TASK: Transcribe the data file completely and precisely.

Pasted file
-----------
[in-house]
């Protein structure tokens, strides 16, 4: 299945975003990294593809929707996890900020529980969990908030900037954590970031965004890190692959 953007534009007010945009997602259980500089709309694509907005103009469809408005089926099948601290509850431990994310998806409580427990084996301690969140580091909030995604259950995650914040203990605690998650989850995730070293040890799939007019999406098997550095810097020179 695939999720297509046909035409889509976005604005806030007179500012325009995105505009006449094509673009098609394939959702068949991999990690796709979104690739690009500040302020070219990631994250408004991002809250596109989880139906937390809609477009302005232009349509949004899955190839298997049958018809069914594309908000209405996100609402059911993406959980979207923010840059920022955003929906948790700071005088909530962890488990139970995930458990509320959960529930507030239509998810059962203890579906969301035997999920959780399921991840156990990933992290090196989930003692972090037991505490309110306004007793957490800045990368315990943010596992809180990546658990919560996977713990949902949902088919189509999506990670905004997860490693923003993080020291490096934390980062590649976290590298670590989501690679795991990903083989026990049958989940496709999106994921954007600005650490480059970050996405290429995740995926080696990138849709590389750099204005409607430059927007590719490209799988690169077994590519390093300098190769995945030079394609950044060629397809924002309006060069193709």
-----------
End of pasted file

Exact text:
[in-house]
């Protein structure tokens, strides 16, 4: 299945975003990294593809929707996890900020529980969990908030900037954590970031965004890190692959 953007534009007010945009997602259980500089709309694509907005103009469809408005089926099948601290509850431990994310998806409580427990084996301690969140580091909030995604259950995650914040203990605690998650989850995730070293040890799939007019999406098997550095810097020179 695939999720297509046909035409889509976005604005806030007179500012325009995105505009006449094509673009098609394939959702068949991999990690796709979104690739690009500040302020070219990631994250408004991002809250596109989880139906937390809609477009302005232009349509949004899955190839298997049958018809069914594309908000209405996100609402059911993406959980979207923010840059920022955003929906948790700071005088909530962890488990139970995930458990509320959960529930507030239509998810059962203890579906969301035997999920959780399921991840156990990933992290090196989930003692972090037991505490309110306004007793957490800045990368315990943010596992809180990546658990919560996977713990949902949902088919189509999506990670905004997860490693923003993080020291490096934390980062590649976290590298670590989501690679795991990903083989026990049958989940496709999106994921954007600005650490480059970050996405290429995740995926080696990138849709590389750099204005409607430059927007590719490209799988690169077994590519390093300098190769995945030079394609950044060629397809924002309006060069193709």